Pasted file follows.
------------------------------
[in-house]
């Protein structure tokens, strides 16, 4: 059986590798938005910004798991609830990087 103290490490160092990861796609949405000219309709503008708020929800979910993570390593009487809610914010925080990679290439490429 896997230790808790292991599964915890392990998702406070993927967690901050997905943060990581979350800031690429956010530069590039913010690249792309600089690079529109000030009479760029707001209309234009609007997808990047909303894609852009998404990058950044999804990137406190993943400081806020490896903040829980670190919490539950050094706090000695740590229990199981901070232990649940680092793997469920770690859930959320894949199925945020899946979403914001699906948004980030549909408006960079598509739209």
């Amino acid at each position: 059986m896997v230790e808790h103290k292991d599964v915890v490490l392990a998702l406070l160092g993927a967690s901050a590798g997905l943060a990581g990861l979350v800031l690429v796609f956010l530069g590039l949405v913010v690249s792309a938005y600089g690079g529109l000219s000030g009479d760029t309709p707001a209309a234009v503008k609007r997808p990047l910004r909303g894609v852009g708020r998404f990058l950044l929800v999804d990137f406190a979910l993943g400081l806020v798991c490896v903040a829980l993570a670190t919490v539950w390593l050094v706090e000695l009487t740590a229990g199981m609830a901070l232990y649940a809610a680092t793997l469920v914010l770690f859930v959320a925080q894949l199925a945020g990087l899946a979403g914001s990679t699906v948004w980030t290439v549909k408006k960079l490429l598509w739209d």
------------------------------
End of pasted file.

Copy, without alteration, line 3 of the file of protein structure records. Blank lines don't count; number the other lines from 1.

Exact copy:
């Amino acid at each position: 059986m896997v230790e808790h103290k292991d599964v915890v490490l392990a998702l406070l160092g993927a967690s901050a590798g997905l943060a990581g990861l979350v800031l690429v796609f956010l530069g590039l949405v913010v690249s792309a938005y600089g690079g529109l000219s000030g009479d760029t309709p707001a209309a234009v503008k609007r997808p990047l910004r909303g894609v852009g708020r998404f990058l950044l929800v999804d990137f406190a979910l993943g400081l806020v798991c490896v903040a829980l993570a670190t919490v539950w390593l050094v706090e000695l009487t740590a229990g199981m609830a901070l232990y649940a809610a680092t793997l469920v914010l770690f859930v959320a925080q894949l199925a945020g990087l899946a979403g914001s990679t699906v948004w980030t290439v549909k408006k960079l490429l598509w739209d």